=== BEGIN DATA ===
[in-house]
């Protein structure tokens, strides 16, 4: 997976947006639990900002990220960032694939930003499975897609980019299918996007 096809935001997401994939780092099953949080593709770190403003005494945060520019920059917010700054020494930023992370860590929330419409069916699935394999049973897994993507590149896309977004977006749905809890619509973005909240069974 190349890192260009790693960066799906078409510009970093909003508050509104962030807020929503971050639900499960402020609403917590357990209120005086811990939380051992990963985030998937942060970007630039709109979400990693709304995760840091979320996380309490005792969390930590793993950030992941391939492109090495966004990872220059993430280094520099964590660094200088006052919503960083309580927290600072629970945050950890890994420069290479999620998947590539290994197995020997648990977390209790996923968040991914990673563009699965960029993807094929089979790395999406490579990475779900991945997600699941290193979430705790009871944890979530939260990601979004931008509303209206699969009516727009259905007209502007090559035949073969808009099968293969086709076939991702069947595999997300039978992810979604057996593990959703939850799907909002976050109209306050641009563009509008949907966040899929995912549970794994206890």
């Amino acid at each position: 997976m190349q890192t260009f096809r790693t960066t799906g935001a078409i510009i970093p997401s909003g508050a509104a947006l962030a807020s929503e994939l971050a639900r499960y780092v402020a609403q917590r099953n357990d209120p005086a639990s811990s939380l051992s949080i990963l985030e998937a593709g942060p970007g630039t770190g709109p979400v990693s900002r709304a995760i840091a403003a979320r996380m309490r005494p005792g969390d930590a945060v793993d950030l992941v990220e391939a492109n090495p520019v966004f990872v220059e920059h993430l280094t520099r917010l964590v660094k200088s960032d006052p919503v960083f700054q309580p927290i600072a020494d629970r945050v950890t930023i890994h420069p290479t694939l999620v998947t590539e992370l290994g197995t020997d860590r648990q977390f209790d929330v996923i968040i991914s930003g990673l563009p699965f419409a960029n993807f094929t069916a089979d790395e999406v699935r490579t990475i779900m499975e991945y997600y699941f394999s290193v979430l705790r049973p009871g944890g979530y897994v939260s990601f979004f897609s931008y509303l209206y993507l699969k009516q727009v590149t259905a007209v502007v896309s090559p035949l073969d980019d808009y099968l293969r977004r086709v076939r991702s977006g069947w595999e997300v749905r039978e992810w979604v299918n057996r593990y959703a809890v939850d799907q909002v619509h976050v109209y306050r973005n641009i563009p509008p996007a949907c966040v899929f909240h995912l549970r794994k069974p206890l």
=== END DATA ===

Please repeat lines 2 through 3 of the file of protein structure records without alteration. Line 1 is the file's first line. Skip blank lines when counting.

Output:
């Protein structure tokens, strides 16, 4: 997976947006639990900002990220960032694939930003499975897609980019299918996007 096809935001997401994939780092099953949080593709770190403003005494945060520019920059917010700054020494930023992370860590929330419409069916699935394999049973897994993507590149896309977004977006749905809890619509973005909240069974 190349890192260009790693960066799906078409510009970093909003508050509104962030807020929503971050639900499960402020609403917590357990209120005086811990939380051992990963985030998937942060970007630039709109979400990693709304995760840091979320996380309490005792969390930590793993950030992941391939492109090495966004990872220059993430280094520099964590660094200088006052919503960083309580927290600072629970945050950890890994420069290479999620998947590539290994197995020997648990977390209790996923968040991914990673563009699965960029993807094929089979790395999406490579990475779900991945997600699941290193979430705790009871944890979530939260990601979004931008509303209206699969009516727009259905007209502007090559035949073969808009099968293969086709076939991702069947595999997300039978992810979604057996593990959703939850799907909002976050109209306050641009563009509008949907966040899929995912549970794994206890």
């Amino acid at each position: 997976m190349q890192t260009f096809r790693t960066t799906g935001a078409i510009i970093p997401s909003g508050a509104a947006l962030a807020s929503e994939l971050a639900r499960y780092v402020a609403q917590r099953n357990d209120p005086a639990s811990s939380l051992s949080i990963l985030e998937a593709g942060p970007g630039t770190g709109p979400v990693s900002r709304a995760i840091a403003a979320r996380m309490r005494p005792g969390d930590a945060v793993d950030l992941v990220e391939a492109n090495p520019v966004f990872v220059e920059h993430l280094t520099r917010l964590v660094k200088s960032d006052p919503v960083f700054q309580p927290i600072a020494d629970r945050v950890t930023i890994h420069p290479t694939l999620v998947t590539e992370l290994g197995t020997d860590r648990q977390f209790d929330v996923i968040i991914s930003g990673l563009p699965f419409a960029n993807f094929t069916a089979d790395e999406v699935r490579t990475i779900m499975e991945y997600y699941f394999s290193v979430l705790r049973p009871g944890g979530y897994v939260s990601f979004f897609s931008y509303l209206y993507l699969k009516q727009v590149t259905a007209v502007v896309s090559p035949l073969d980019d808009y099968l293969r977004r086709v076939r991702s977006g069947w595999e997300v749905r039978e992810w979604v299918n057996r593990y959703a809890v939850d799907q909002v619509h976050v109209y306050r973005n641009i563009p509008p996007a949907c966040v899929f909240h995912l549970r794994k069974p206890l």